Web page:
Research Article | Open Access
Shenglong Tan, Song Wu, "Genome Wide Analysis of Nucleotide-Binding Site Disease Resistance Genes in Brachypodium distachyon", International Journal of Genomics, vol. 2012, Article ID 418208, 12 pages, 2012. https://doi.org/10.1155/2012/418208
Genome Wide Analysis of Nucleotide-Binding Site Disease Resistance Genes in Brachypodium distachyon
Nucleotide-binding site (NBS) disease resistance genes play an important role in defending plants from a variety of pathogens and insect pests. Many R-genes have been identified in various plant species. However, little is known about the NBS-encoding genes in Brachypodium distachyon. In this study, using computational analysis of the B. distachyon genome, we identified 126 regular NBS-encoding genes and characterized them on the bases of structural diversity, conserved protein motifs, chromosomal locations, gene duplications, promoter region, and phylogenetic relationships. EST hits and full-length cDNA sequences (from Brachypodium database) of 126 R-like candidates supported their existence. Based on the occurrence of conserved protein motifs such as coiled-coil (CC), NBS, leucine-rich repeat (LRR), these regular NBS-LRR genes were classified into four subgroups: CC-NBS-LRR, NBS-LRR, CC-NBS, and X-NBS. Further expression analysis of the regular NBS-encoding genes in Brachypodium database revealed that these genes are expressed in a wide range of libraries, including those constructed from various developmental stages, tissue types, and drought challenged or nonchallenged tissue.
To ward off the attacks of bacteria, fungi, oomycetes, viruses, and nematodes, plants have evolved various defense mechanisms to protect themselves. One of the major mechanisms is characterized by a gene-for-gene interaction that required a specific plant resistance (R) gene and a cognate pathogen avirulence (Avr) gene . This type of specific resistance is often associated with a localized hypersensitive response, a form of programmed cell death, in the plant cells proximal to the site of infection triggered by the recognition of a pathogen product [2, 3]. Previous works show that the plant genomes contain a large number of R-genes to counter a variety of pathogens.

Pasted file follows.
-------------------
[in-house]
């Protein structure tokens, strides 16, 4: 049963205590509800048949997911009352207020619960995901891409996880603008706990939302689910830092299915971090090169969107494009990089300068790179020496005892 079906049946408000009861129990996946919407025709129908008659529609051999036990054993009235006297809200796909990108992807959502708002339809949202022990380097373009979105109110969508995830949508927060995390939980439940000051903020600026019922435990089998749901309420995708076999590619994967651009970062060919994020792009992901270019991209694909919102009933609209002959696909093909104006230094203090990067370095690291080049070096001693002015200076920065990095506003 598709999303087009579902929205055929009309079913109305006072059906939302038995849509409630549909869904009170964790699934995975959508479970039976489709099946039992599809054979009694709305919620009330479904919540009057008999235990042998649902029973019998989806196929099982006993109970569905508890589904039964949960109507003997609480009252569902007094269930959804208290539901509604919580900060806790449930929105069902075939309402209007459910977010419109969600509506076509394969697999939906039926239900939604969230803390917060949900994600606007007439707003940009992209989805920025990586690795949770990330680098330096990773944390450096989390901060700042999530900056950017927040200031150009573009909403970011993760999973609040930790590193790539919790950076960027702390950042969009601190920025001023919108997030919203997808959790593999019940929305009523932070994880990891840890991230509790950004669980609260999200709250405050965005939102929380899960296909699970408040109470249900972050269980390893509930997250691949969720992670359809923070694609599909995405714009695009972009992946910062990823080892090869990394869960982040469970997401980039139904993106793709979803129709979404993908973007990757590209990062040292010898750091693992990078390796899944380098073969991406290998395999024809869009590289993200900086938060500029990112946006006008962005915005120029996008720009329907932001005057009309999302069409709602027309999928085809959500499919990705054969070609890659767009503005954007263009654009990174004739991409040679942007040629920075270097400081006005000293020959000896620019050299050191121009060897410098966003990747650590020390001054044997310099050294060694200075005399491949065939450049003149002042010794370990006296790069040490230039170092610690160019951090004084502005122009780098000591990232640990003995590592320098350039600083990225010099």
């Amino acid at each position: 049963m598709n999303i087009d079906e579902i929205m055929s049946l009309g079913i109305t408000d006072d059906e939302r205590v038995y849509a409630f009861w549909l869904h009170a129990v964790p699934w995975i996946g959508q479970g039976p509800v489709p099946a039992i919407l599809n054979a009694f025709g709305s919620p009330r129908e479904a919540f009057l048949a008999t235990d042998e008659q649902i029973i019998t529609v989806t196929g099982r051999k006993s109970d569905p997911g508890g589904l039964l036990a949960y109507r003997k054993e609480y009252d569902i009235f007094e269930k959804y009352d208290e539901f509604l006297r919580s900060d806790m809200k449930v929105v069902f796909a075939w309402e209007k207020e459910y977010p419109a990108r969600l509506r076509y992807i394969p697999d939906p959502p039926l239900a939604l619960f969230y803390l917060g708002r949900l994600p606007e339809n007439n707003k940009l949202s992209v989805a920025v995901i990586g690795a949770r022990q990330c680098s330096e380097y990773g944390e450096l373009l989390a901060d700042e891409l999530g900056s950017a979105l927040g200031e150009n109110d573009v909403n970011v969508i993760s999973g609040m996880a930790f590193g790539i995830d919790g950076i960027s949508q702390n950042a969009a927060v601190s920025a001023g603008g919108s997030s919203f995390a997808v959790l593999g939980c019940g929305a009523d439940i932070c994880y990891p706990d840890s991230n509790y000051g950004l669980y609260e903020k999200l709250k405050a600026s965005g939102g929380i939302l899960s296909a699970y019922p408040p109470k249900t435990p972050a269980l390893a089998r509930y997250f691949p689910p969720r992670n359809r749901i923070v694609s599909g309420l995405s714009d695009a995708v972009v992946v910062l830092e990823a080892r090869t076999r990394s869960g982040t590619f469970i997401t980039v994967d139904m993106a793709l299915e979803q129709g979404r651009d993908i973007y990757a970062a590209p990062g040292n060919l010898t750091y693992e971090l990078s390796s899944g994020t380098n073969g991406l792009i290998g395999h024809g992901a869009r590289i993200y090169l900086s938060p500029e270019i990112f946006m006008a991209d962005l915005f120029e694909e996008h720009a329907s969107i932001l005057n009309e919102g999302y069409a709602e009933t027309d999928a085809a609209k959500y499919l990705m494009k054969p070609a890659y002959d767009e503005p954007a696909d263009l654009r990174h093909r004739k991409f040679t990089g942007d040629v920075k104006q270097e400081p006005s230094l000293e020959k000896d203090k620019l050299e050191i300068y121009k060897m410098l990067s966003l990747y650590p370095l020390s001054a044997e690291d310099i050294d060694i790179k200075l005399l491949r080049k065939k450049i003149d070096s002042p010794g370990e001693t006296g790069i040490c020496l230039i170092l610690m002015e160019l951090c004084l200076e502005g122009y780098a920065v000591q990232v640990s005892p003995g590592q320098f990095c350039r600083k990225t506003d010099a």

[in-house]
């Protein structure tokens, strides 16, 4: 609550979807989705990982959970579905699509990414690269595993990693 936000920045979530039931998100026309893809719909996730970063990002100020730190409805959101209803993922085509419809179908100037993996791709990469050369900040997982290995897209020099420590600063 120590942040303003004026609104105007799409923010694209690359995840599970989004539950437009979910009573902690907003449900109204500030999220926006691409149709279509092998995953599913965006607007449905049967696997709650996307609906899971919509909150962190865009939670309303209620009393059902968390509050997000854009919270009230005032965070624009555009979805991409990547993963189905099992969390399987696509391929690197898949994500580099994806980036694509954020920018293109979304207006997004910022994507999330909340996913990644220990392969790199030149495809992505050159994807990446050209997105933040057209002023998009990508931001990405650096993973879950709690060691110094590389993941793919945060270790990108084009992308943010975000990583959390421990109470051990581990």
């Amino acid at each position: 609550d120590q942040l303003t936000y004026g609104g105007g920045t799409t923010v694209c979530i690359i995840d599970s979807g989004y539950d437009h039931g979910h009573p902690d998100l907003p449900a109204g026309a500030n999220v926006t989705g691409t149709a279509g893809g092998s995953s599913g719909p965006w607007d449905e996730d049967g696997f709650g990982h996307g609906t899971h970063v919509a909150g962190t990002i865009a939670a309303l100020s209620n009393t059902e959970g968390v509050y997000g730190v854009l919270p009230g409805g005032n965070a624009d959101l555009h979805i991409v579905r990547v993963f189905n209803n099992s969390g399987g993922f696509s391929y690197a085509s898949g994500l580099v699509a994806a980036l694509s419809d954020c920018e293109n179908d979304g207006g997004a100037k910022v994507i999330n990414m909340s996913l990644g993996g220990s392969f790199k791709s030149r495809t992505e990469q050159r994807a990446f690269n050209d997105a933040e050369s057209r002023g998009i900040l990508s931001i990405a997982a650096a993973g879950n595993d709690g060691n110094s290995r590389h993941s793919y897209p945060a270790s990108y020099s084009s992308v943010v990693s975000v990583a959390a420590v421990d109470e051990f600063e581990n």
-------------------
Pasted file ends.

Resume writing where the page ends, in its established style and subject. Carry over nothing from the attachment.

Most characterized R-genes contain the regions that encode NBS at the N-proximal part and a series of leucine-rich repeats (LRRs) at the C-proximal part . The NBS domain is involved in signaling and includes several highly conserved and strictly ordered motifs such as P-loop, kinase-2, and GLPL motifs , which has been demonstrated by the binding and hydrolysis of ATP and GTP. However, the LRR motif is typically involved in protein-protein interactions and ligand binding with pathogen-derived molecules, suggesting that this domain may play a pivotal role in defining pathogen recognition specificity . In plants, the NBS-LRR genes have been subdivided into two main groups based on the presence or absence of the N-terminal Toll/interleukin-1 receptor (TIR) homology region [7–9]. Most of those genes, especially in the monocots which lack the TIR, have a coiled-coil (CC) motif in the N-terminal region.
Previous studies show that the NBS-LRR class of genes is abundant in the plant species. So far, a large number of NBS-encoding sequences have been isolated from various plant species: 149 such sequences are present in the Arabidopsis thaliana genome , 535 in rice , 330 in poplar [12, 13], 333 in Medicago truncatula , 459 in grapevine , 55 in papaya , and 158 in Lotus japonicus [16, 17]. However, except a study which described the number of R-like genes and their evolutionary pattern among four different gramineous plants , no other information was reported about the NBS-encoding genes in the Brachypodium distachyon such as structural diversity and gene duplications.